Skin to skin contact while feeding your baby

There is a growing body of evidence that skin-to-skin contact after the birth helps babies and their mothers in many ways. It:

  • Calms and relaxes both mother and baby
  • Regulates the baby’s heart rate and breathing, helping them to better adapt to life outside the womb
  • Stimulates digestion and an interest in feeding
  • Regulates temperature
  • Enables colonisation of the baby’s skin with the mother’s friendly bacteria, thus providing protection against infection
  • Stimulates the release of hormones to support breastfeeding and mothering.

Skin to skin contact is a great opportunity for mums and dads to begin and develop close and loving relationships with their baby.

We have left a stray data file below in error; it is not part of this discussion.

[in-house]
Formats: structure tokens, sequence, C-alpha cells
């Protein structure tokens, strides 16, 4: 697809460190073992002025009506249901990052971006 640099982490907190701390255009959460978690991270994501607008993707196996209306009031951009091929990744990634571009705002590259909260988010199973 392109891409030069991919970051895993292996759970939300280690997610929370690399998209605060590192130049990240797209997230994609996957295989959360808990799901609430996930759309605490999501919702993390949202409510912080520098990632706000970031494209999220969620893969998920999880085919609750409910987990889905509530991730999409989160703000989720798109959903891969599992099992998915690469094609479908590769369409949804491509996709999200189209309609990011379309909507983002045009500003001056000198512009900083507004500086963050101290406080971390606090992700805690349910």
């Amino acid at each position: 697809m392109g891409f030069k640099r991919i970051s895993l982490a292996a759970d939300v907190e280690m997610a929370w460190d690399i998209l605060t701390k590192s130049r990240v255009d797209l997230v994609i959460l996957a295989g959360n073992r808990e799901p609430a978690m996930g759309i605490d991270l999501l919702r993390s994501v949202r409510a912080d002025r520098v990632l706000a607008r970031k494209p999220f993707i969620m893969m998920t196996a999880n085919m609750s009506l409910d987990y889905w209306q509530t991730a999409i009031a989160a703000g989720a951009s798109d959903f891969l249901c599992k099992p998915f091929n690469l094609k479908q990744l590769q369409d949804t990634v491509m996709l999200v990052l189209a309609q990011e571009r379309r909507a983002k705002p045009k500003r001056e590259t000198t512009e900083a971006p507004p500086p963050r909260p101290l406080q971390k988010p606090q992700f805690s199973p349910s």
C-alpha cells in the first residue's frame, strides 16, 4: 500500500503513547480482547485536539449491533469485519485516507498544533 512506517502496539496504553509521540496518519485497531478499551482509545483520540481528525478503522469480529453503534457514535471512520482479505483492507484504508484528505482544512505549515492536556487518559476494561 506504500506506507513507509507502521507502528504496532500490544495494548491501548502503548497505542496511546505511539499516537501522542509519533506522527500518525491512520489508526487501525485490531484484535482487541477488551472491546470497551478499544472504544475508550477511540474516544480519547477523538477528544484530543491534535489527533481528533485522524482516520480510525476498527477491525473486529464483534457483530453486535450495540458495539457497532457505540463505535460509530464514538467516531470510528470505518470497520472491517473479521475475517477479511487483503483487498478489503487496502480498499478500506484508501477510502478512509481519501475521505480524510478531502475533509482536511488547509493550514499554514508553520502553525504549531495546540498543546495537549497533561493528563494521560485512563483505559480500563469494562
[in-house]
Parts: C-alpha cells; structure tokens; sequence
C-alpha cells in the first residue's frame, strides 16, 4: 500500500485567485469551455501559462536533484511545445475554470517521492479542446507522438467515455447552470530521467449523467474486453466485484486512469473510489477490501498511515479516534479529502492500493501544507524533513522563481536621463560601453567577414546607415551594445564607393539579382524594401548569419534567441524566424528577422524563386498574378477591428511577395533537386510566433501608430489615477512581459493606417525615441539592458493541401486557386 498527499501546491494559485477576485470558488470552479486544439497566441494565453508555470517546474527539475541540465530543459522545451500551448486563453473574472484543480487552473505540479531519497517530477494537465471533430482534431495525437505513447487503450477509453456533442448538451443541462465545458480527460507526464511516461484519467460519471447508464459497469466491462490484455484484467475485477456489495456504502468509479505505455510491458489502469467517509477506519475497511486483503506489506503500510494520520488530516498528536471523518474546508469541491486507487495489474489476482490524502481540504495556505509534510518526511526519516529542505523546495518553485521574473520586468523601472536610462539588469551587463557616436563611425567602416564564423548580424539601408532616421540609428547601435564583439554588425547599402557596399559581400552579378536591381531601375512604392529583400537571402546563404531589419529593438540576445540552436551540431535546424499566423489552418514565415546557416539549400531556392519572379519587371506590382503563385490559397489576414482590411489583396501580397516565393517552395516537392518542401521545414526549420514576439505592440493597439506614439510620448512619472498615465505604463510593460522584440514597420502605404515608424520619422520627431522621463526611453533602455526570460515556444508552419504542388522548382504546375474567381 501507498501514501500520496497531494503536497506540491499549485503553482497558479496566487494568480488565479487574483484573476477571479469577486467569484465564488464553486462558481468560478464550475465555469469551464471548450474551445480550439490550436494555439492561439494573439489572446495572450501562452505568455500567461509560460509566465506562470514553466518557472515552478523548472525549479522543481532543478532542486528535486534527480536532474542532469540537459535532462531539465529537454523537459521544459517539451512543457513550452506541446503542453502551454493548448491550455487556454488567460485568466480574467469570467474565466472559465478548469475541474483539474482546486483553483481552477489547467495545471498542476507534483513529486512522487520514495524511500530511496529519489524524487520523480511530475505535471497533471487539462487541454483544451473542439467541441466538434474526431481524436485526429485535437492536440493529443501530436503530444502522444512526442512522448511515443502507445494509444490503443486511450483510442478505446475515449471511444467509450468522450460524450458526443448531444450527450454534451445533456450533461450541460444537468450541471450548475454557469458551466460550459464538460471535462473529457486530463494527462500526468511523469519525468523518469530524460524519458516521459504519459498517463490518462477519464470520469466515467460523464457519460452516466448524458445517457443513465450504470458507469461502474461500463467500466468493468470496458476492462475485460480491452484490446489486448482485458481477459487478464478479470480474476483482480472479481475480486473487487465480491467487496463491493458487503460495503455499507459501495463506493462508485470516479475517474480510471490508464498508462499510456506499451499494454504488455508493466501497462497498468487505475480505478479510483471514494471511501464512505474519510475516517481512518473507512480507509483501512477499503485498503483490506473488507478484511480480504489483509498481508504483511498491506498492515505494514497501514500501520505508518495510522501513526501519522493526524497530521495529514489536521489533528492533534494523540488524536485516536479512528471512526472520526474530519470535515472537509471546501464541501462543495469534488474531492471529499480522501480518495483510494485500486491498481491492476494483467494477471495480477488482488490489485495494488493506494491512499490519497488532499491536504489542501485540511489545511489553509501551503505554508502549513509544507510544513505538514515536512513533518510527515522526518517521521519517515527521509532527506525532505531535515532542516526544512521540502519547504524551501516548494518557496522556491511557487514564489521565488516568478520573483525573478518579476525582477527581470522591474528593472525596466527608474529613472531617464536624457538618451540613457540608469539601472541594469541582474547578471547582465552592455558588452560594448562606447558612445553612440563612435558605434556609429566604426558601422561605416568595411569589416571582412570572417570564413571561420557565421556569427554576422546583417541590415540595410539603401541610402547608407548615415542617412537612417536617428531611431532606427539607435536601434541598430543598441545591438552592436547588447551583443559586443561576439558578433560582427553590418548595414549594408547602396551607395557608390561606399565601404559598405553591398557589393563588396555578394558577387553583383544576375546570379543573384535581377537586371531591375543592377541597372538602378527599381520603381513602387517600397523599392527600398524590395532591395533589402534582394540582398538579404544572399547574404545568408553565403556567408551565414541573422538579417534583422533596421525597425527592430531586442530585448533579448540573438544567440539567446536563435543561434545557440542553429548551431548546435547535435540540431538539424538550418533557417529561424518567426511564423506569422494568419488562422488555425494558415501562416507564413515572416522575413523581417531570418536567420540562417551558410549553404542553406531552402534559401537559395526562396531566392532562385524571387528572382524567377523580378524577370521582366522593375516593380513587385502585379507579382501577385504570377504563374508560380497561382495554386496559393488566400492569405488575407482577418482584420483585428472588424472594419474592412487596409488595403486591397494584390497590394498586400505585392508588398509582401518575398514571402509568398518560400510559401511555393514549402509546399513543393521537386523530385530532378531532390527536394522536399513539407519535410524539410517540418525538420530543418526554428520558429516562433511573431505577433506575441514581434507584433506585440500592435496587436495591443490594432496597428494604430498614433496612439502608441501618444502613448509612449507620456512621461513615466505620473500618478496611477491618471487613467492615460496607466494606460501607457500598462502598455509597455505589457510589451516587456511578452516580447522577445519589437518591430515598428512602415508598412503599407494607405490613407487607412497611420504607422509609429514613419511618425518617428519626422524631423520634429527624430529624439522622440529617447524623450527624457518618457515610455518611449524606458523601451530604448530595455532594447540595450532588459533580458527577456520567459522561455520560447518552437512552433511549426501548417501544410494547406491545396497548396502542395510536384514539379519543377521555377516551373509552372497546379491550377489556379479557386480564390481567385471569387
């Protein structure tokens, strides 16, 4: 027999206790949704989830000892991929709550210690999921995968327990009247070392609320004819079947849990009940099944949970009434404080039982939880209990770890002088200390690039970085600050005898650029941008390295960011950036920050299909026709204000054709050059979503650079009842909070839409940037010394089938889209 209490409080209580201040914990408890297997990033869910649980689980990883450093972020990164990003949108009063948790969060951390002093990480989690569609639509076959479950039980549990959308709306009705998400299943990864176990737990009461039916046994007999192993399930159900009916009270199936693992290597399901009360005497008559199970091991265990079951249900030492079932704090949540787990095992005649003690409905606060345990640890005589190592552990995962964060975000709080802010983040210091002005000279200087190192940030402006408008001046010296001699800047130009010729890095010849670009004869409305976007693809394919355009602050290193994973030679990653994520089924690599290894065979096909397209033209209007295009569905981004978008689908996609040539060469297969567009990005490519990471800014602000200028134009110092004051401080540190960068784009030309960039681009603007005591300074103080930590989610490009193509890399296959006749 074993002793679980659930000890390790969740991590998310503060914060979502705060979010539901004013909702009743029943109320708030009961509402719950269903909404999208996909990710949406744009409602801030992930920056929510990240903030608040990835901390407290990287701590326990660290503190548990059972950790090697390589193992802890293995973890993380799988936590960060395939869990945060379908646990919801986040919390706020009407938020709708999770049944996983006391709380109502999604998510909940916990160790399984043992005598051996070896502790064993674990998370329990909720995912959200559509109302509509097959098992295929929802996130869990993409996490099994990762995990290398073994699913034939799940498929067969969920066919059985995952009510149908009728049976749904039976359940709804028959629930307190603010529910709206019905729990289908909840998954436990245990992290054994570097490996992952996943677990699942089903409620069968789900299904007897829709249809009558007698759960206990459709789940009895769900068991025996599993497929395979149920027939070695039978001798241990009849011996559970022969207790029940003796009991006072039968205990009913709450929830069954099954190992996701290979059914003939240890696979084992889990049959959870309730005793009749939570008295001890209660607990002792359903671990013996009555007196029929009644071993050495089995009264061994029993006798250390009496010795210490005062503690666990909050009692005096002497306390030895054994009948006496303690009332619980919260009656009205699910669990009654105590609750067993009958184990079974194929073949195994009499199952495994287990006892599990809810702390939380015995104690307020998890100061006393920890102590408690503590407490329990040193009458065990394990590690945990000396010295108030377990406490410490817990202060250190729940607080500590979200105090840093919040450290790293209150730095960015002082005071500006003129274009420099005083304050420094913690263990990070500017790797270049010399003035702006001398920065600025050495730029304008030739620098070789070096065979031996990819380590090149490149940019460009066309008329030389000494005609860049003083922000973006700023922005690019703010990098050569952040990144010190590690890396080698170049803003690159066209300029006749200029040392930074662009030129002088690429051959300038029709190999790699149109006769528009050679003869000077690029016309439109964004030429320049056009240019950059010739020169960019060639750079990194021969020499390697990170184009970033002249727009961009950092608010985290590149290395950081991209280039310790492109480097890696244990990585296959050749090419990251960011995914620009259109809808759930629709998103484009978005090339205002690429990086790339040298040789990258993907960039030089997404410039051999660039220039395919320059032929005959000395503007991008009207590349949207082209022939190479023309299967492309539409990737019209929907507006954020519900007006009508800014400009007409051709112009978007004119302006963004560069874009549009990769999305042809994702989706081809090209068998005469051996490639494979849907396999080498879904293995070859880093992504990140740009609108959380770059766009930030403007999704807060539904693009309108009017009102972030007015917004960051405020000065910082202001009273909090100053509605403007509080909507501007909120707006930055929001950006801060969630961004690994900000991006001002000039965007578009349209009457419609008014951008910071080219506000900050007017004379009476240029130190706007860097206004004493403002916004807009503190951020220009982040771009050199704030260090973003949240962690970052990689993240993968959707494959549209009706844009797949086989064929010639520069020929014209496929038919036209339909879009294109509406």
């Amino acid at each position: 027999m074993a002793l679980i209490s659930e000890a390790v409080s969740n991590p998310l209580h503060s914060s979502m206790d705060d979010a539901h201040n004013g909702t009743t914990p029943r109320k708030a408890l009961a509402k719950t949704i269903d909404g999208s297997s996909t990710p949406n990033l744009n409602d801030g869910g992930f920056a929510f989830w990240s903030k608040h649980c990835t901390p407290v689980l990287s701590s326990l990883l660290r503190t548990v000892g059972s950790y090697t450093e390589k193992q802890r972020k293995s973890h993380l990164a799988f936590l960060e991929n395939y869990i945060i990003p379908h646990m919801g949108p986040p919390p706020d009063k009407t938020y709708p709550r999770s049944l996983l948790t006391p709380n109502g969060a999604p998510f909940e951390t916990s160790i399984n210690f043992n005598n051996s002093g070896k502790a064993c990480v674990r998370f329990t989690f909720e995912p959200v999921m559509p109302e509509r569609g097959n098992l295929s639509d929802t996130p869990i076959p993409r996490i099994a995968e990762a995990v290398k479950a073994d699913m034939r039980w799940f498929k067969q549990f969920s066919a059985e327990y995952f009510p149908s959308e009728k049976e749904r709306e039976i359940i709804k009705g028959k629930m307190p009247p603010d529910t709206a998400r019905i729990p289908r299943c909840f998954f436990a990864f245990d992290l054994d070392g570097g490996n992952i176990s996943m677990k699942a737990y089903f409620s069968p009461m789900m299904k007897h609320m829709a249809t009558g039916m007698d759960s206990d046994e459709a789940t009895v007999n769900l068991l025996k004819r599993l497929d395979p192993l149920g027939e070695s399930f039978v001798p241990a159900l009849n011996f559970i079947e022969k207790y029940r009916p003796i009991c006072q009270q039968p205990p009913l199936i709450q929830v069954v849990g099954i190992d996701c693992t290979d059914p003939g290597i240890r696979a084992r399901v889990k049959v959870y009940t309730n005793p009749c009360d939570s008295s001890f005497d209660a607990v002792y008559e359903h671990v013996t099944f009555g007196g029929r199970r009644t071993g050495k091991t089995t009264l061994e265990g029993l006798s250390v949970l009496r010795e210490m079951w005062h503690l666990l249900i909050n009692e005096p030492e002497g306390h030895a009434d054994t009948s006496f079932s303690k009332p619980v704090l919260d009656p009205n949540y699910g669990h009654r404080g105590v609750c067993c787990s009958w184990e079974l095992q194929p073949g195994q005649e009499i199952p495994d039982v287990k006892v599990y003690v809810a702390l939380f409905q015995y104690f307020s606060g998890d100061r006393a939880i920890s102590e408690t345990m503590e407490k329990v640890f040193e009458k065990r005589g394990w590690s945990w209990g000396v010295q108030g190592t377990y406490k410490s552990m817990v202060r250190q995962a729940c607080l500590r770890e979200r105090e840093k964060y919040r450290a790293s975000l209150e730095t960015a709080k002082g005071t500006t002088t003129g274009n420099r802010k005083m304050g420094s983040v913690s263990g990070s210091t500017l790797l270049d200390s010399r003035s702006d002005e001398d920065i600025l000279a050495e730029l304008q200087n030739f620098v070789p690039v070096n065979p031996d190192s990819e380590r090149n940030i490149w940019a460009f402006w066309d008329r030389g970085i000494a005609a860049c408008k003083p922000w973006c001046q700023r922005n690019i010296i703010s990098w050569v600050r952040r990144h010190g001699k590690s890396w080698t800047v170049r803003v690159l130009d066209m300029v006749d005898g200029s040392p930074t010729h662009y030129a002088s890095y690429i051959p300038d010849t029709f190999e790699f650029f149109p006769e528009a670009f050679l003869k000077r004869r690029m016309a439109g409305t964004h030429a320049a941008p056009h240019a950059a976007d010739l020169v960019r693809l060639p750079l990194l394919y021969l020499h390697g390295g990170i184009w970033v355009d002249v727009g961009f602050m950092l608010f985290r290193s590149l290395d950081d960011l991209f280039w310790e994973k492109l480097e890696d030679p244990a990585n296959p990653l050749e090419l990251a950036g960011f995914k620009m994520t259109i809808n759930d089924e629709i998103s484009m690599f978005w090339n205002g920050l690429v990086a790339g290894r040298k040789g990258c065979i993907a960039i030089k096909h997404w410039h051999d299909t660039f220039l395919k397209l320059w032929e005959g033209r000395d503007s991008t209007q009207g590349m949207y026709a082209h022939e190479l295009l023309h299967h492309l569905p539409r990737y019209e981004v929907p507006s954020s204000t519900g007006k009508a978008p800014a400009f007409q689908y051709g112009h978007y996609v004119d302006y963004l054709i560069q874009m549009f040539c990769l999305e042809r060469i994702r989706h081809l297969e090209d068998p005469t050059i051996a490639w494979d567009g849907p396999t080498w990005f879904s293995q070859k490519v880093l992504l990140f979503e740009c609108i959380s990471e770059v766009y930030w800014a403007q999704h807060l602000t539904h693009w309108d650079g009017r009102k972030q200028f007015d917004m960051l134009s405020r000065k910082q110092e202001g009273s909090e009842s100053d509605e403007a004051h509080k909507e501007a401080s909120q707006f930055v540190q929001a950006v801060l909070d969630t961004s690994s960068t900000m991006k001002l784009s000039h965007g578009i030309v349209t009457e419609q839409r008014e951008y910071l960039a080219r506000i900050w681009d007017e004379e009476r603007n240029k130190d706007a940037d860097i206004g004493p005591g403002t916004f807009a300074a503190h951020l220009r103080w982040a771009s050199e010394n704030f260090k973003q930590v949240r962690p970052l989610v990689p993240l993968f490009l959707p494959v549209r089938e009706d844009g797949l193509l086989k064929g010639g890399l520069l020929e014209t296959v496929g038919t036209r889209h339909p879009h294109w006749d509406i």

Additional benefits for babies in the neonatal unit:

  • Improves oxygen saturation
  • Reduces cortisol (stress) levels particularly following painful procedures
  • Encourages pre-feeding behaviour
  • Assists with growth
  • May reduce hospital stay
  • If the mother expresses following a period of skin-to-skin contact, her milk volume will improve and the milk expressed will contain the most up-to-date antibodies